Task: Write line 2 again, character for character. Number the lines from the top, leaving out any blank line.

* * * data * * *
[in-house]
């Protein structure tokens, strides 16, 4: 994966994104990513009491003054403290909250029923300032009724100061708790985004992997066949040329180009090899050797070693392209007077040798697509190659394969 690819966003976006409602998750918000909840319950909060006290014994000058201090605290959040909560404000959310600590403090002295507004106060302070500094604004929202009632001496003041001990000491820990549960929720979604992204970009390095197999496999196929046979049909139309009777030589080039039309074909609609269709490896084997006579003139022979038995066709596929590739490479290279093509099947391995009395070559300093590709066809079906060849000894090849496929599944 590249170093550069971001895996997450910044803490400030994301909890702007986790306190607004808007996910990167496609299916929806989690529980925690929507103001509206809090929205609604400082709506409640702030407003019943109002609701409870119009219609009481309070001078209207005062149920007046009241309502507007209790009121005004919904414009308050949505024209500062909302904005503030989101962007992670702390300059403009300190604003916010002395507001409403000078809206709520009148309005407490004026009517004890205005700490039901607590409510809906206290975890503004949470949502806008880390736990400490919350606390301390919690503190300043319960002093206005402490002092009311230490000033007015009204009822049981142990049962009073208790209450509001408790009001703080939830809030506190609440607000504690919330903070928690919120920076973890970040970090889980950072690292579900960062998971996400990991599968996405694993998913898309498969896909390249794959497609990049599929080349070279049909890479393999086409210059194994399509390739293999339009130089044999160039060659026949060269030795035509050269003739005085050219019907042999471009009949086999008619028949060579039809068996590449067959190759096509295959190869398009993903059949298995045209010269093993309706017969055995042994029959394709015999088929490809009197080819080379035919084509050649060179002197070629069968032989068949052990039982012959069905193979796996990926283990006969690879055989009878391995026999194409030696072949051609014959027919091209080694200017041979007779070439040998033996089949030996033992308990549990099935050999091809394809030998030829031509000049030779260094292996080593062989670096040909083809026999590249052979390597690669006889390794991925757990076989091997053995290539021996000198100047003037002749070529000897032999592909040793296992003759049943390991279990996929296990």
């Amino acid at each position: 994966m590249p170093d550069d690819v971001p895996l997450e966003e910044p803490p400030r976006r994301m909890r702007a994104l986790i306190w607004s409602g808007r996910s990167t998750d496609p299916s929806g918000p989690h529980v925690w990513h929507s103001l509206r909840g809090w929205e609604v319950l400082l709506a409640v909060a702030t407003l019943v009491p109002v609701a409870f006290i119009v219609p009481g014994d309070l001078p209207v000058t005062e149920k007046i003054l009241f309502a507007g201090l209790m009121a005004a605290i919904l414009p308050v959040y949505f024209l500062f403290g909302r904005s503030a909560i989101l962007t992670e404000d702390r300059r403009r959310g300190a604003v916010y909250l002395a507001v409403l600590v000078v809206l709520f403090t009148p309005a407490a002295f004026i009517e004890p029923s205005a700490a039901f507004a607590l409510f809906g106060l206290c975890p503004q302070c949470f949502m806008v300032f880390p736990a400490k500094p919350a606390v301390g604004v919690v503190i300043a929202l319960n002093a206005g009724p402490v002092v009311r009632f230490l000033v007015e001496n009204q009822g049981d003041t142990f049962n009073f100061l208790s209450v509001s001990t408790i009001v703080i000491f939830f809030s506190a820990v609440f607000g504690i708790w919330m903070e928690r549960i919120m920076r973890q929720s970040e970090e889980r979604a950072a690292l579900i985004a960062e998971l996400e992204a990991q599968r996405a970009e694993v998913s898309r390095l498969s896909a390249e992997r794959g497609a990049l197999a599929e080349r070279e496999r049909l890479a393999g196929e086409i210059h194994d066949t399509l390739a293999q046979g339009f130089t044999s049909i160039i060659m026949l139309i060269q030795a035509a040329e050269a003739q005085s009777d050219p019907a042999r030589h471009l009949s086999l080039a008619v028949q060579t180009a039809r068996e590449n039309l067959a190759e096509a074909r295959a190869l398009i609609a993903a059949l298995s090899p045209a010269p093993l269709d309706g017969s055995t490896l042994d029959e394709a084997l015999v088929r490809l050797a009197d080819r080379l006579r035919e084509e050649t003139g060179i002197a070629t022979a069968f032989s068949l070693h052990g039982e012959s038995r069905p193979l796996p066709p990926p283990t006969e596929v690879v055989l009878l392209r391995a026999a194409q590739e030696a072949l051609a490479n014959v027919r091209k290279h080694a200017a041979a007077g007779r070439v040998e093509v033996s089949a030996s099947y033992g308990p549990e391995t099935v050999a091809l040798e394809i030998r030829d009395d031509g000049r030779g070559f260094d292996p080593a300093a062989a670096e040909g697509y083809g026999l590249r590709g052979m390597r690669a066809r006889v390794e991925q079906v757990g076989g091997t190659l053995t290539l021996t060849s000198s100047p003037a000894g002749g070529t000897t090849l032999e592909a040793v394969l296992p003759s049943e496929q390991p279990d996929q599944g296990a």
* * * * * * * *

């Protein structure tokens, strides 16, 4: 994966994104990513009491003054403290909250029923300032009724100061708790985004992997066949040329180009090899050797070693392209007077040798697509190659394969 690819966003976006409602998750918000909840319950909060006290014994000058201090605290959040909560404000959310600590403090002295507004106060302070500094604004929202009632001496003041001990000491820990549960929720979604992204970009390095197999496999196929046979049909139309009777030589080039039309074909609609269709490896084997006579003139022979038995066709596929590739490479290279093509099947391995009395070559300093590709066809079906060849000894090849496929599944 590249170093550069971001895996997450910044803490400030994301909890702007986790306190607004808007996910990167496609299916929806989690529980925690929507103001509206809090929205609604400082709506409640702030407003019943109002609701409870119009219609009481309070001078209207005062149920007046009241309502507007209790009121005004919904414009308050949505024209500062909302904005503030989101962007992670702390300059403009300190604003916010002395507001409403000078809206709520009148309005407490004026009517004890205005700490039901607590409510809906206290975890503004949470949502806008880390736990400490919350606390301390919690503190300043319960002093206005402490002092009311230490000033007015009204009822049981142990049962009073208790209450509001408790009001703080939830809030506190609440607000504690919330903070928690919120920076973890970040970090889980950072690292579900960062998971996400990991599968996405694993998913898309498969896909390249794959497609990049599929080349070279049909890479393999086409210059194994399509390739293999339009130089044999160039060659026949060269030795035509050269003739005085050219019907042999471009009949086999008619028949060579039809068996590449067959190759096509295959190869398009993903059949298995045209010269093993309706017969055995042994029959394709015999088929490809009197080819080379035919084509050649060179002197070629069968032989068949052990039982012959069905193979796996990926283990006969690879055989009878391995026999194409030696072949051609014959027919091209080694200017041979007779070439040998033996089949030996033992308990549990099935050999091809394809030998030829031509000049030779260094292996080593062989670096040909083809026999590249052979390597690669006889390794991925757990076989091997053995290539021996000198100047003037002749070529000897032999592909040793296992003759049943390991279990996929296990």